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I currently use CodeIgniter as my framework of choice when using PHP. One of the things I am wrestling with is the idea of a "page", and how to represent that properly within MVC. To my knowledge, CodeIgniter has a front controller that delegates to page controllers. In my thought process, each page would have it's own controller. All too often though I see someone using a page controller stuffed with many methods. So in that sense, each action becomes it's own page.

I've never really liked the idea of stuffing many methods into one controller, because it seems like there will be too much overhead if you only need one method or two in the controller at a time. It's seems more reasonable for each page to have it's own controller, and the actions would only correspond to something you can do on that particular page. Am I thinking about this the wrong way?

What makes it more confusing is I'll notice in some web applications where they will have one controller that will have multiple methods (i.e. login, register, view, edit, etc.), but then on others they actually have a login controller, and a register controller. What is the proper use of a "page controller"?

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up vote 7 down vote accepted

From a domain perspective I definitely say it makes more sense to have 1 controller per domain context. Not necessarily one per page although depending on the context this may be the case. What I mean by context is "actions that are closely related".

For instance an account controller should handle the login, register, logout, change password, actions. They all live within the context of an "Account"

Take Stackoverflow for example. I would have a "Questions" controller which would have actions like DisplayQuestion, AskQuestion, Delete Question, MostRecent Questions, etc. They are all different "Views/pages" that are managed by one controller.

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In MVC, a 'page' is what you get when you put the three together. The model handles the data layer, the view handles the actual HTML the user sees and the controller decides how they interface together to show the desired data. My choice as to use a separate controller or another method to an existing controller hinges on how close the operation is to the other controller(s) that I have. Say I wanted to have a UserAdmin controller, now that would most-likely handle adding a user, deleting a user, changing passwords, etc. If I was adding functionality that dealt with changing a user's account in some way I would most likely put it in there. If I had separated them out into their own controller's I would naturally add another one. Controllers allow you to house similar tasks together so they may leverage what is already in the class, rather than having to recreate what has already been done. A lot of it is how the programmer thinks it should be done. What makes sense to you may not make sense to me, that is the developer's (or the designer's) choice.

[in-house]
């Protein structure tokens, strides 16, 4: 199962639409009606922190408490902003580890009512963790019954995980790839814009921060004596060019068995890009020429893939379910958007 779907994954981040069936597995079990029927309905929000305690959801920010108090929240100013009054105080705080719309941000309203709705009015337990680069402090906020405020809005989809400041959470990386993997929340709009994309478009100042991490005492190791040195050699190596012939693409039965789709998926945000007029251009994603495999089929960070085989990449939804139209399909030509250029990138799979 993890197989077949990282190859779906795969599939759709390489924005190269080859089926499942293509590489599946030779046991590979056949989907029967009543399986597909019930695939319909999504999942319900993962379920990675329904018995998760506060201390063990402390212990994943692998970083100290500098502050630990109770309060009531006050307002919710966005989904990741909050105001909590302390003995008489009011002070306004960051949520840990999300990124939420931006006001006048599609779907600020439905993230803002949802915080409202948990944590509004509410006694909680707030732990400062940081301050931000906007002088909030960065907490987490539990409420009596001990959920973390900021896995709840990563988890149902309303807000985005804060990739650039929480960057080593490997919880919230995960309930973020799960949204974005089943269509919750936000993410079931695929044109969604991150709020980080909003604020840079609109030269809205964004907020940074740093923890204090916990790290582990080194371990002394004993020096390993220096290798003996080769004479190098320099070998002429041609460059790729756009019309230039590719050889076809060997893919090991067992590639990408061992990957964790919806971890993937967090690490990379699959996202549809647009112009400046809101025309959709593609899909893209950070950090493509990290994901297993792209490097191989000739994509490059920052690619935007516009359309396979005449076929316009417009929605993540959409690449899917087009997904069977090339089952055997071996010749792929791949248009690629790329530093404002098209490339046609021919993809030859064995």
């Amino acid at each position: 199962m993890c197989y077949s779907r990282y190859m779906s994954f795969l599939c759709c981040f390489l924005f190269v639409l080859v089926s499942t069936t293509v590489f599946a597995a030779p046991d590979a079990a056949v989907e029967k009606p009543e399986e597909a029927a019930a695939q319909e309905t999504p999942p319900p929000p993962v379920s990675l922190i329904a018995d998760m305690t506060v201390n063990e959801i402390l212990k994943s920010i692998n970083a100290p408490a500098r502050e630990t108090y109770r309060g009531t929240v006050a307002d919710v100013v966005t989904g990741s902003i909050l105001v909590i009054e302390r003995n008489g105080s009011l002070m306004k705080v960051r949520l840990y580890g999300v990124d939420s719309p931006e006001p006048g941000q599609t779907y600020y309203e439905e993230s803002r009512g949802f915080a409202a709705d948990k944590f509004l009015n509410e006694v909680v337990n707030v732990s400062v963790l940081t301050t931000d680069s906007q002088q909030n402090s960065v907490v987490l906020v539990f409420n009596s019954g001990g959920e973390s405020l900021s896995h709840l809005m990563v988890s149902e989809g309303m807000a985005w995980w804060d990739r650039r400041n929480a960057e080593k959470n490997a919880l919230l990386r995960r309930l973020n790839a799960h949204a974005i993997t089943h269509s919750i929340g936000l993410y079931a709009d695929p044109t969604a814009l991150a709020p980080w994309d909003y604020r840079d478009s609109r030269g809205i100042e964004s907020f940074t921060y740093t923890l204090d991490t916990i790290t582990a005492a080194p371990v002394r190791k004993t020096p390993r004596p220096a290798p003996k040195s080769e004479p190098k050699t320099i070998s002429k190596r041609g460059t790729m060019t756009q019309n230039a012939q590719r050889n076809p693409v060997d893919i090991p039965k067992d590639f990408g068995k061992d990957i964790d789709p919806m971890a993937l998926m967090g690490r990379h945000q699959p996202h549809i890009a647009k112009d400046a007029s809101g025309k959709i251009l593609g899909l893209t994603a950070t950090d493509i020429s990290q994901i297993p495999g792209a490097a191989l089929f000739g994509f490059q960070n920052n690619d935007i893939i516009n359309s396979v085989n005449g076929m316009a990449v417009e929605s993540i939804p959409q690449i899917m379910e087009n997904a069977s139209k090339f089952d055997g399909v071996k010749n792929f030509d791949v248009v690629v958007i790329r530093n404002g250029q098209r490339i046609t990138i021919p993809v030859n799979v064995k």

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You're right in that every public method in a controller becomes a "page". That being said, it's not necessarily a web page, an action could be a post of data and then redirect to another action/page so page does not necessarily mean "web page".

MVC uses a lot of conventions to make things work. For instance, every controller must end with "Controller". So a set of user pages (create, edit, delete, etc.) would be in a UserController. In the Views folder, each public method or action within the controller class becomes a web page within a folder that matches the prefix of the controller (In this case, a User folder). So an action called "Delete" within the controller class would point to the Delete.aspx page within the User folder.

It seems a little awkward to put all of those methods in one class, but it does a nice job of organizing like functionalities based on your object.

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Your point about every controller must end with "Controller" only applies to the Asp.Net Mvc framework and not necessarily the PHP framework he's dealing with. – Micah Apr 17 '09 at 18:03

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